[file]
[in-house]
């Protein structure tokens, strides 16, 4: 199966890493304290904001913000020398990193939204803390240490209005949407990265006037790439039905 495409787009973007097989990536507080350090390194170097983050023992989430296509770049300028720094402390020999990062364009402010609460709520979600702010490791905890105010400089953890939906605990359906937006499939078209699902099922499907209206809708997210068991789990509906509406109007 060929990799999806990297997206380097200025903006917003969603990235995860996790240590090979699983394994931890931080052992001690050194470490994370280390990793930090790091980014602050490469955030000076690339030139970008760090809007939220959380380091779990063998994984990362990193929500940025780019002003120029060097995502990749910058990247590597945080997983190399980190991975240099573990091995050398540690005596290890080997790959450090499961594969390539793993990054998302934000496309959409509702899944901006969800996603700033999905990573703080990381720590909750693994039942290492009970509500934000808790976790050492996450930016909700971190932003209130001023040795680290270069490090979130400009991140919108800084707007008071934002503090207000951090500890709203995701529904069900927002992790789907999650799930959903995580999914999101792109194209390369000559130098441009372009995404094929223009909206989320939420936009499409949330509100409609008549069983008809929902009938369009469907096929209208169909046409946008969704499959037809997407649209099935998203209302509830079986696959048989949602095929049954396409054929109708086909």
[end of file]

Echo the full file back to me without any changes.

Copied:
[in-house]
């Protein structure tokens, strides 16, 4: 199966890493304290904001913000020398990193939204803390240490209005949407990265006037790439039905 495409787009973007097989990536507080350090390194170097983050023992989430296509770049300028720094402390020999990062364009402010609460709520979600702010490791905890105010400089953890939906605990359906937006499939078209699902099922499907209206809708997210068991789990509906509406109007 060929990799999806990297997206380097200025903006917003969603990235995860996790240590090979699983394994931890931080052992001690050194470490994370280390990793930090790091980014602050490469955030000076690339030139970008760090809007939220959380380091779990063998994984990362990193929500940025780019002003120029060097995502990749910058990247590597945080997983190399980190991975240099573990091995050398540690005596290890080997790959450090499961594969390539793993990054998302934000496309959409509702899944901006969800996603700033999905990573703080990381720590909750693994039942290492009970509500934000808790976790050492996450930016909700971190932003209130001023040795680290270069490090979130400009991140919108800084707007008071934002503090207000951090500890709203995701529904069900927002992790789907999650799930959903995580999914999101792109194209390369000559130098441009372009995404094929223009909206989320939420936009499409949330509100409609008549069983008809929902009938369009469907096929209208169909046409946008969704499959037809997407649209099935998203209302509830079986696959048989949602095929049954396409054929109708086909």